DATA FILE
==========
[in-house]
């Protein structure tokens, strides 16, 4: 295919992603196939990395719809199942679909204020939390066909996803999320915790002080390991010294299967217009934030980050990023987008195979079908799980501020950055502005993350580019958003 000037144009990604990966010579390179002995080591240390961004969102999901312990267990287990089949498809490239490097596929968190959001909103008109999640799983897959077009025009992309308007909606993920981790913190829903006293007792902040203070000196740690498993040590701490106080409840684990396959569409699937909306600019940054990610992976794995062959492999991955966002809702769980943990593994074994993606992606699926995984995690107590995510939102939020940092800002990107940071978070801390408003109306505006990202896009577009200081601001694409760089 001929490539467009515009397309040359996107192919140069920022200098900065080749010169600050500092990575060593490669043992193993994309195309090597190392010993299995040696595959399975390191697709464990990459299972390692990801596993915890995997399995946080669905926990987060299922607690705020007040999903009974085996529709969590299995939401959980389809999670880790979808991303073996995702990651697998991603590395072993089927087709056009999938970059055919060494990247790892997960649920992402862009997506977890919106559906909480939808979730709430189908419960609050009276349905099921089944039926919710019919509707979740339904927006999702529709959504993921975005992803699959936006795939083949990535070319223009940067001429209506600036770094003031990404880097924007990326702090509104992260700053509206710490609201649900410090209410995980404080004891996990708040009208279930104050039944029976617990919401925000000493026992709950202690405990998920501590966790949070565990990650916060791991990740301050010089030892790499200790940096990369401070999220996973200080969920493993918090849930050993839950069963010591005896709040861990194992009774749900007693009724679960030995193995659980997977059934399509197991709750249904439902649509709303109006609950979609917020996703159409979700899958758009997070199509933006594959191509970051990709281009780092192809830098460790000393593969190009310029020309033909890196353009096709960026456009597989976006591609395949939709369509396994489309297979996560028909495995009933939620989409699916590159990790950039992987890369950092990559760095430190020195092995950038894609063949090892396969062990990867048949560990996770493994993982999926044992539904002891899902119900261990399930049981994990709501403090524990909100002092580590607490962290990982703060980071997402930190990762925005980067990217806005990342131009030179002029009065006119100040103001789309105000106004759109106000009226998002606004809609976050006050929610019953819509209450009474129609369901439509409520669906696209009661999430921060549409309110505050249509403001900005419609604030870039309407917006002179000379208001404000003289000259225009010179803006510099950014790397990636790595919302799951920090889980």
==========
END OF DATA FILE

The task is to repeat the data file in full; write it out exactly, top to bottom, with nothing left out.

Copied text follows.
[in-house]
């Protein structure tokens, strides 16, 4: 295919992603196939990395719809199942679909204020939390066909996803999320915790002080390991010294299967217009934030980050990023987008195979079908799980501020950055502005993350580019958003 000037144009990604990966010579390179002995080591240390961004969102999901312990267990287990089949498809490239490097596929968190959001909103008109999640799983897959077009025009992309308007909606993920981790913190829903006293007792902040203070000196740690498993040590701490106080409840684990396959569409699937909306600019940054990610992976794995062959492999991955966002809702769980943990593994074994993606992606699926995984995690107590995510939102939020940092800002990107940071978070801390408003109306505006990202896009577009200081601001694409760089 001929490539467009515009397309040359996107192919140069920022200098900065080749010169600050500092990575060593490669043992193993994309195309090597190392010993299995040696595959399975390191697709464990990459299972390692990801596993915890995997399995946080669905926990987060299922607690705020007040999903009974085996529709969590299995939401959980389809999670880790979808991303073996995702990651697998991603590395072993089927087709056009999938970059055919060494990247790892997960649920992402862009997506977890919106559906909480939808979730709430189908419960609050009276349905099921089944039926919710019919509707979740339904927006999702529709959504993921975005992803699959936006795939083949990535070319223009940067001429209506600036770094003031990404880097924007990326702090509104992260700053509206710490609201649900410090209410995980404080004891996990708040009208279930104050039944029976617990919401925000000493026992709950202690405990998920501590966790949070565990990650916060791991990740301050010089030892790499200790940096990369401070999220996973200080969920493993918090849930050993839950069963010591005896709040861990194992009774749900007693009724679960030995193995659980997977059934399509197991709750249904439902649509709303109006609950979609917020996703159409979700899958758009997070199509933006594959191509970051990709281009780092192809830098460790000393593969190009310029020309033909890196353009096709960026456009597989976006591609395949939709369509396994489309297979996560028909495995009933939620989409699916590159990790950039992987890369950092990559760095430190020195092995950038894609063949090892396969062990990867048949560990996770493994993982999926044992539904002891899902119900261990399930049981994990709501403090524990909100002092580590607490962290990982703060980071997402930190990762925005980067990217806005990342131009030179002029009065006119100040103001789309105000106004759109106000009226998002606004809609976050006050929610019953819509209450009474129609369901439509409520669906696209009661999430921060549409309110505050249509403001900005419609604030870039309407917006002179000379208001404000003289000259225009010179803006510099950014790397990636790595919302799951920090889980």